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Seaspray
08-13-2012, 08:53 PM
I have found these message boards to be an invaluable wealth of info...and have learned so much from all of you, as I have been working with soft pastels for these past two years. Thank you all so very much.

I have found that I like to work with sanded papers...for a while Wallis, but now UArt 400. I would like to make something similar myself, so I have paper to practice and play around with...not to use for a "final" painting.

Although I have read about the process of making our own papers and boards with mixtures of gesso, marble dust or pumice...I think I know the various mixtures.... I am curious about using mat board as the basis for making these boards..,would I need to put gesso on the back of the board first so it will not warp? Or is there something else I should use instead of gesso? Also....I have piles of old watercolor paintings (the piles are high!!!)..could I use the 140 lb. watercolor paper with gesso or something else on the back to prevent warping??

Thanks for your feedback.
Carol

Potoma
08-13-2012, 09:39 PM
I've used mat board, which was essentially cut to size. The edges did warp. If the board was cut larger before coating and trimmed later, it'd be fine with nothing on the back.

I worked small (4x6, 5x7, 5x5) with these coated matboards, taping them down to larger masonite boards for painting. What I found that worked on these sizes was that the paper front/medium/painting would easily peel off the rest of the mat layers and I could frame them very easily that way. It's unconventional, but I did it for three. Is better to frame than creating an insert in another board to fit it behind a mat.

DAK723
08-13-2012, 10:41 PM
Don't forget that if you don't want to make your own surface mixtures, that you can buy primer already mixed and ready to brush on the paper or board of your choice.

Art Spectrum makes them in the same colors as their pre-made papers.

http://www.dickblick.com/products/art-spectrum-pastel-and-multimedia-primer/

Golden makes some too:

http://www.dickblick.com/products/golden-pastel-ground/

There may be a few other brands out there, too.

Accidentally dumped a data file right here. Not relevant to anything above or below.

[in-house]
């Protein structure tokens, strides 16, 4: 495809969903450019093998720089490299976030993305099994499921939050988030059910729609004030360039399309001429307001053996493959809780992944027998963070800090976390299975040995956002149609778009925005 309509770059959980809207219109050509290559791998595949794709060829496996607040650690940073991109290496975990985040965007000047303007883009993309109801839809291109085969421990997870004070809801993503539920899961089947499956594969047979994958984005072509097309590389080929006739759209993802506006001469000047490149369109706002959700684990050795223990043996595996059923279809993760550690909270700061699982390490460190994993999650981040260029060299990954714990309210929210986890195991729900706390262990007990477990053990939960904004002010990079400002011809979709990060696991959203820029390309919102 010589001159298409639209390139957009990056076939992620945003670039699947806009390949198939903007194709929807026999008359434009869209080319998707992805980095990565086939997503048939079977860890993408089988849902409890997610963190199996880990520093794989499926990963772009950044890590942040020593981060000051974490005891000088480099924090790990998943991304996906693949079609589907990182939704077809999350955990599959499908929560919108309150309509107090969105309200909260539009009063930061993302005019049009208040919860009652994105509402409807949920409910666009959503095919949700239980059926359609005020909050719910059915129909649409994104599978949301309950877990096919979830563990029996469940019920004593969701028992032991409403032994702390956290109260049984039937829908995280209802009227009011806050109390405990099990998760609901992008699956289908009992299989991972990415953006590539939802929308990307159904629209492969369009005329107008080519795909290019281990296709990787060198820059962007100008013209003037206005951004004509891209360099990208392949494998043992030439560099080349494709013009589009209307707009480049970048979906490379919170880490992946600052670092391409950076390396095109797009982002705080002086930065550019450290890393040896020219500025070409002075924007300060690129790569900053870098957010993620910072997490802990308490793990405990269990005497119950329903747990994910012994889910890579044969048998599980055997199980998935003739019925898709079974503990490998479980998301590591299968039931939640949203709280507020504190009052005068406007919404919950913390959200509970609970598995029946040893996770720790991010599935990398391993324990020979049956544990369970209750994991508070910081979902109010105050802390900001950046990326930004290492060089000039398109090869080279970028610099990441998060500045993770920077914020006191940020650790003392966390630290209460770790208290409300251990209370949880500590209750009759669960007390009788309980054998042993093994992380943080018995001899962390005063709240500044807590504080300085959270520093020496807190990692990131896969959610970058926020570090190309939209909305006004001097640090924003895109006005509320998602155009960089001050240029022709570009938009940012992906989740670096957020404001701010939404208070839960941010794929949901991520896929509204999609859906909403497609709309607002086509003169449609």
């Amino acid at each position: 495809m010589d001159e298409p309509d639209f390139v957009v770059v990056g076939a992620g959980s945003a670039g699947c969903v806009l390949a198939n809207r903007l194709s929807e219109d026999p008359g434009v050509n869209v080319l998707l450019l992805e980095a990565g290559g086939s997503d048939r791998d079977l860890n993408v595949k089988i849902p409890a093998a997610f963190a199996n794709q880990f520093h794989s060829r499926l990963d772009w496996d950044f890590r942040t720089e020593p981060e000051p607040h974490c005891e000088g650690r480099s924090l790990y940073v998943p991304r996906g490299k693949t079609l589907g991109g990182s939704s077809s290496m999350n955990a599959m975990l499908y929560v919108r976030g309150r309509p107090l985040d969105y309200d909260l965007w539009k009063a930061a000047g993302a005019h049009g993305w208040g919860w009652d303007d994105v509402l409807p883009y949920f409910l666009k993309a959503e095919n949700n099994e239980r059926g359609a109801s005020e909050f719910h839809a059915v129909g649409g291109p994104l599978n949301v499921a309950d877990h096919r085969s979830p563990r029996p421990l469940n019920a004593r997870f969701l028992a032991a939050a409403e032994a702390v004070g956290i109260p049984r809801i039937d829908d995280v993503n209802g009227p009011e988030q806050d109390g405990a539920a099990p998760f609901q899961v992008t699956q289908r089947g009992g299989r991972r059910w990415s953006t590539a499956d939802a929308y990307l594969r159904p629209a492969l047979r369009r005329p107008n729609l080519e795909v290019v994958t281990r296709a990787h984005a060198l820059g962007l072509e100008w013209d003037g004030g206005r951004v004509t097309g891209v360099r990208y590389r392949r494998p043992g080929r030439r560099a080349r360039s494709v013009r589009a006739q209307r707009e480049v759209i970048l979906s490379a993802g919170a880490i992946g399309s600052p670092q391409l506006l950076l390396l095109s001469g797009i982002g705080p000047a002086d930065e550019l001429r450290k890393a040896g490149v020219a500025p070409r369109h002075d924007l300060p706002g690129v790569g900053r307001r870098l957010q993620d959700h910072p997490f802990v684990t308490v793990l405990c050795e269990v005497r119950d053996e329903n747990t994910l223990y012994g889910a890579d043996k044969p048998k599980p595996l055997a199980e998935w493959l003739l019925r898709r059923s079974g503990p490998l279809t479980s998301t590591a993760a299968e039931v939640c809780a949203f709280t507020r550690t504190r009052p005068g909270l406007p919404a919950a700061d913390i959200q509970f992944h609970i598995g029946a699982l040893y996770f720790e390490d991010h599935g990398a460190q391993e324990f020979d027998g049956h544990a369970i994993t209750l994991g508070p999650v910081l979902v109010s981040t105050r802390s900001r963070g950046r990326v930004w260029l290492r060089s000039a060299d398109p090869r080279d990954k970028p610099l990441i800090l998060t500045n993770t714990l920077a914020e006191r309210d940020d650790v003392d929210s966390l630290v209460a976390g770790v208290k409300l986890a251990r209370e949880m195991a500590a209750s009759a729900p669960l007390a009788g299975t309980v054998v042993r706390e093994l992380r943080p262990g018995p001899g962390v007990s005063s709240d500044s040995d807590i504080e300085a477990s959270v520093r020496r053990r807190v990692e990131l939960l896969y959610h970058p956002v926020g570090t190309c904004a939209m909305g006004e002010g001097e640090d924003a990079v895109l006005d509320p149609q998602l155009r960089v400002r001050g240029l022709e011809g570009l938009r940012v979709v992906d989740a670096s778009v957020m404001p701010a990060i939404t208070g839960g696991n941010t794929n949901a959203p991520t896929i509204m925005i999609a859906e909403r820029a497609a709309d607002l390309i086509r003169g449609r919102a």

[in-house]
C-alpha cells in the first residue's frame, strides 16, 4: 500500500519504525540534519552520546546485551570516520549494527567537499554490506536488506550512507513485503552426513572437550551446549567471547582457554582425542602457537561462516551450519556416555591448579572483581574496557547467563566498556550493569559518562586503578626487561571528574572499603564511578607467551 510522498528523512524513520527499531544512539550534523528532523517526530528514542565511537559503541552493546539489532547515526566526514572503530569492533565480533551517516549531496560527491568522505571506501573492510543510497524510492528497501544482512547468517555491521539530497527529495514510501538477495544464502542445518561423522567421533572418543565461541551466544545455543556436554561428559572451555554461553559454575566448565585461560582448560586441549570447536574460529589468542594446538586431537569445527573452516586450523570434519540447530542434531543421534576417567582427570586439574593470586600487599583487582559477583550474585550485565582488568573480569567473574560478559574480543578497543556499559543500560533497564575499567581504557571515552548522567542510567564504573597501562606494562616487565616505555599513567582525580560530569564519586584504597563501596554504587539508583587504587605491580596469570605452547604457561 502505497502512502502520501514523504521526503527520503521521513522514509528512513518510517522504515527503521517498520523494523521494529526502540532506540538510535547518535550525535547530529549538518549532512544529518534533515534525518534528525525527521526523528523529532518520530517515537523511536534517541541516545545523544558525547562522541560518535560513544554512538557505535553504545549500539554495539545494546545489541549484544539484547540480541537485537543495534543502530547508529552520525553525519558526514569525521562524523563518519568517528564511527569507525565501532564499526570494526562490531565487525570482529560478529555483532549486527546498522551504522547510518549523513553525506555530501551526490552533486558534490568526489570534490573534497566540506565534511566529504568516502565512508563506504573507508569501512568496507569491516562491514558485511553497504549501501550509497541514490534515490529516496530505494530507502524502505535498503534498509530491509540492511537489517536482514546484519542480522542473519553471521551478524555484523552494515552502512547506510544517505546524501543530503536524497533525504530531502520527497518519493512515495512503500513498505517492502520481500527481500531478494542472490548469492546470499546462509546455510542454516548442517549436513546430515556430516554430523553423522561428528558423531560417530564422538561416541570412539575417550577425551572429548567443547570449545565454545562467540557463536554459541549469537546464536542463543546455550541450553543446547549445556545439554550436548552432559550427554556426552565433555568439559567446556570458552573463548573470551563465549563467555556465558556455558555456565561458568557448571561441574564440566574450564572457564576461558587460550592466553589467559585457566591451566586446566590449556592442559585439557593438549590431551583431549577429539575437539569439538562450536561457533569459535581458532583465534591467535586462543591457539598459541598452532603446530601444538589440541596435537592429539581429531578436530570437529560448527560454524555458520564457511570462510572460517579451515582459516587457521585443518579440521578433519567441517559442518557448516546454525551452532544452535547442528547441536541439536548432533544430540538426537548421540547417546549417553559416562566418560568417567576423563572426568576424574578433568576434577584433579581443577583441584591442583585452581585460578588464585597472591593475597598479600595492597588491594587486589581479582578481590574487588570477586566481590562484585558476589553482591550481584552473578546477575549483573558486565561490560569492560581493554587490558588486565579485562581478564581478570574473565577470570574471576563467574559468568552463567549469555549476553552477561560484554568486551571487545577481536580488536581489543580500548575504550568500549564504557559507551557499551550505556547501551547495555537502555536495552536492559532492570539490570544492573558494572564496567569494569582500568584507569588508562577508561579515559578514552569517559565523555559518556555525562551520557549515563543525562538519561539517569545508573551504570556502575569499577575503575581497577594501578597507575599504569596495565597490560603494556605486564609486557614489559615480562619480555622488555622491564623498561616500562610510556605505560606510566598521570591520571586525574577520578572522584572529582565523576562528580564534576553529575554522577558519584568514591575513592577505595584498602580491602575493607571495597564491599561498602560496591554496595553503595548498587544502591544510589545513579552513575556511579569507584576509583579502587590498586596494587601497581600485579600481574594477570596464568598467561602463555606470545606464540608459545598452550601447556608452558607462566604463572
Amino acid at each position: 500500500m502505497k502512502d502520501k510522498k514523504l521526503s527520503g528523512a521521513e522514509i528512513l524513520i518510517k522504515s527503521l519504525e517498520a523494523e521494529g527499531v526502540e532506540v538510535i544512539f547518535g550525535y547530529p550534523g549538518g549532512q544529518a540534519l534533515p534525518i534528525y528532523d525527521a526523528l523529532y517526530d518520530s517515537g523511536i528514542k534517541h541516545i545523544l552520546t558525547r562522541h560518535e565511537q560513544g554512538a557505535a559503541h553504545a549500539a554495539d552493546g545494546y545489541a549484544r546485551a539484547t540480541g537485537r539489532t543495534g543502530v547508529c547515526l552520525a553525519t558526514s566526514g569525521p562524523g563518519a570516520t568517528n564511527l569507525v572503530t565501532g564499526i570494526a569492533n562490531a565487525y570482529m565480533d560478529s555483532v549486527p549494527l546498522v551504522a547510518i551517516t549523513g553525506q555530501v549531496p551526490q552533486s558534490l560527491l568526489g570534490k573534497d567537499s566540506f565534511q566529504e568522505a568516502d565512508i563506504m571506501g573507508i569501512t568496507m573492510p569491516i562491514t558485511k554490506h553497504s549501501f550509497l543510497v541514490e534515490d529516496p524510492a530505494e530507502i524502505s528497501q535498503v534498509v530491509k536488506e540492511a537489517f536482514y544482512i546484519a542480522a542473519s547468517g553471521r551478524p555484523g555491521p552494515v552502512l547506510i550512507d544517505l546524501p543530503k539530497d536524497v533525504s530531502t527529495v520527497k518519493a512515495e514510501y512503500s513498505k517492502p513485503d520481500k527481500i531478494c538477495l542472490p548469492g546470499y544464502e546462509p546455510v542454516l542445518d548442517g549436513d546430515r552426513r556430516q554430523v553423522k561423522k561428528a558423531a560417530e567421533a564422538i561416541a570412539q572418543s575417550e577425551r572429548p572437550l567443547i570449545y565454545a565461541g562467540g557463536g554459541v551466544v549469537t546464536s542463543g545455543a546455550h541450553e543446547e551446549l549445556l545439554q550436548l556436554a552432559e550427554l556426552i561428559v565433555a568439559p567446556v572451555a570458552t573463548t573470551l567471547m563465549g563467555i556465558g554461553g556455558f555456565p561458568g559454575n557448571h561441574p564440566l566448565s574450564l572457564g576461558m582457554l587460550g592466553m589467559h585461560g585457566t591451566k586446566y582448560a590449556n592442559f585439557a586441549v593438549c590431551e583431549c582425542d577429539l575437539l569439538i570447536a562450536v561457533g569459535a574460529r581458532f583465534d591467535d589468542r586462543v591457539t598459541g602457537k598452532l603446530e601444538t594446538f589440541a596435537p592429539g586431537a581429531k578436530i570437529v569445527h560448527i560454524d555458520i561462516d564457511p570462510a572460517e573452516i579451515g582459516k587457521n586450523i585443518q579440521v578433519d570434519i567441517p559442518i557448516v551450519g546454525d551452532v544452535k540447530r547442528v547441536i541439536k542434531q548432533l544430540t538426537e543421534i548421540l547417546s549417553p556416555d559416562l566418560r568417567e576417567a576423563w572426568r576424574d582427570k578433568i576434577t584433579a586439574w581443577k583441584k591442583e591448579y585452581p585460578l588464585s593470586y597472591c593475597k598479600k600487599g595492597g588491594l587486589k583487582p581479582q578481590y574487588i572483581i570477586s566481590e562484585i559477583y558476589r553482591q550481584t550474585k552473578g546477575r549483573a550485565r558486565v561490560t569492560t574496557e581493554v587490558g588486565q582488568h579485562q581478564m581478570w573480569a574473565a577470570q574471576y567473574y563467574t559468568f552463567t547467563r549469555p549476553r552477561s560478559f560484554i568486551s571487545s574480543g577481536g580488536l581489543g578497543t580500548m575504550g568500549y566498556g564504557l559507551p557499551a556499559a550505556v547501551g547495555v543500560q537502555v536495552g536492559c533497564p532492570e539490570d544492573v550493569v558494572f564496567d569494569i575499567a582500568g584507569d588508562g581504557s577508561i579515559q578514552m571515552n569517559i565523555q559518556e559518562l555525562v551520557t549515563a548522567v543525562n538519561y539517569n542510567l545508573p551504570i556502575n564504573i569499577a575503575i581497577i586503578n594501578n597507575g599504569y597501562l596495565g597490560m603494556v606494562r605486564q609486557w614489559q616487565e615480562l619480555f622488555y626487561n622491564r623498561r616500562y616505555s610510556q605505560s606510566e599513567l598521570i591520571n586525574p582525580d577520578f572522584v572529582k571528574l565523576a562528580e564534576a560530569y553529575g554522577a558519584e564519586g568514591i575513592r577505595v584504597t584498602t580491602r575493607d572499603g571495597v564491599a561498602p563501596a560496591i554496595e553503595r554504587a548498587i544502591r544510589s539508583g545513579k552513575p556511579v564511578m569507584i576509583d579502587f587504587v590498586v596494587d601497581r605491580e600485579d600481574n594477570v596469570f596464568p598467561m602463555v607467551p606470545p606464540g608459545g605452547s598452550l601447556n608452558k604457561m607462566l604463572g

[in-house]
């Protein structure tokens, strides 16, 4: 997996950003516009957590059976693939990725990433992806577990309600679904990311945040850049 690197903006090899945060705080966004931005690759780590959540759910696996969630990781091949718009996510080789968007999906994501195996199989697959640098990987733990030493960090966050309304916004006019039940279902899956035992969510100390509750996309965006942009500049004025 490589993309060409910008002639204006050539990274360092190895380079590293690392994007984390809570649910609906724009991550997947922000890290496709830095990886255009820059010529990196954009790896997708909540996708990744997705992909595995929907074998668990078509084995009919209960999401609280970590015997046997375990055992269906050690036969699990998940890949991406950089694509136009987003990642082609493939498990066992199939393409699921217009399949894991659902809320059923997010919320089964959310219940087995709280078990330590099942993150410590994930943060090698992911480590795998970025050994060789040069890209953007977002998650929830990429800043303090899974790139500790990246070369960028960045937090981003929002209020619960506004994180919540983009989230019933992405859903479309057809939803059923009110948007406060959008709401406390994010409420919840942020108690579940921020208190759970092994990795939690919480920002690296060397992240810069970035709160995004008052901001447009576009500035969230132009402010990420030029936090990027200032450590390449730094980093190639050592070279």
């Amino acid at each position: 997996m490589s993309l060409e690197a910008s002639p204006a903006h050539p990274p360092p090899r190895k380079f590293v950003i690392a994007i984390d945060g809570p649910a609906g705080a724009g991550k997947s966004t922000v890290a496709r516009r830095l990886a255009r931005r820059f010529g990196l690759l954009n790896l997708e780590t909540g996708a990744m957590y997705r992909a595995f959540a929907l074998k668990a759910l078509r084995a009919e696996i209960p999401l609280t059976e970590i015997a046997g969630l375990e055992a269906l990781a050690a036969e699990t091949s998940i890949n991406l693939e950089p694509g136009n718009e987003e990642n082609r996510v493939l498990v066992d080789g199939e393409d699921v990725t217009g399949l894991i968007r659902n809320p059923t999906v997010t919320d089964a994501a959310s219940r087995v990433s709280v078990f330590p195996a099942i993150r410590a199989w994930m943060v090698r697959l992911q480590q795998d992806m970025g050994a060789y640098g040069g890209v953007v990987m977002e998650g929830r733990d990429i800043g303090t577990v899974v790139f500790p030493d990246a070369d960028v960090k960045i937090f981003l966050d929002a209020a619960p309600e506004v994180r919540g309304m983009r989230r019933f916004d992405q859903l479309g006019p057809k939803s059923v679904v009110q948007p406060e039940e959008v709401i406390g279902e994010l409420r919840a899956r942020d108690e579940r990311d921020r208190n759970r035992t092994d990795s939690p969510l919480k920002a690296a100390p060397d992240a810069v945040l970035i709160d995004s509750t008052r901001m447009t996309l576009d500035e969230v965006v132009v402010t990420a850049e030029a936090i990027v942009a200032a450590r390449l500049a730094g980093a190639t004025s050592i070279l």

I know that this doesn't address your question, but wanted to give you the info. I know some folks use the Art Spectrum primer on watercolor paper, and I'm pretty sure they don't coat both sides. I would think that the mat board might curl slightly after coating it with the primer, but I think that you could flatten it once it dries either by placing it under something heavy or by wetting the back side and then flattening.

Don

allydoodle
08-14-2012, 08:30 AM
I've tried both Colourfix and Golden Pumice Gel on hot press Arches watercolor paper and the paper holds up well using either primer. I don't coat both sides, just the painting side. I've never used mat boards, though I'm pretty sure it can be done.

I am of the belief that you should always use archival paper to paint on, even when "practicing". Often times the practice work produces nice finished paintings, and if that happens you want to be sure it is done on an archival surface. If you're not using acid free mat boards you probably should think of that? I'm not sure that priming will make them archival if they're not already, maybe somebody will jump in here to clarify.

I've been doing my plein air work on the Arches hot press paper (I like a smooth surface) coated with Golden pumice gel. If I get a keeper great, the paper is excellent. If not, who cares? Because I work small for plein air, I can get plenty of painting surfaces ready ahead of time. I securely tape the paper down on foamcore, then coat with the pumice gel, usually 2-3 thin coats. I'm ready to paint. I prefer the Golden pumice gel to Art Spectrum, it's just a personal preference. Either primer is of excellent quality, you just need to find the surface that you prefer.

I hope this helps!

bluefish
08-14-2012, 09:50 AM
never mind the gesso, other wet material......use rough textured mat board just as is.......I have a 32"x40" on deep purple rough textured mat board, done 20 years ago and framed under plexi, in a close to the ocean environment, taken out of the frame for photoing for a book inclusion and reframed .....it's as good as new......just stick pastel on the mat board. no other priming, front or back.......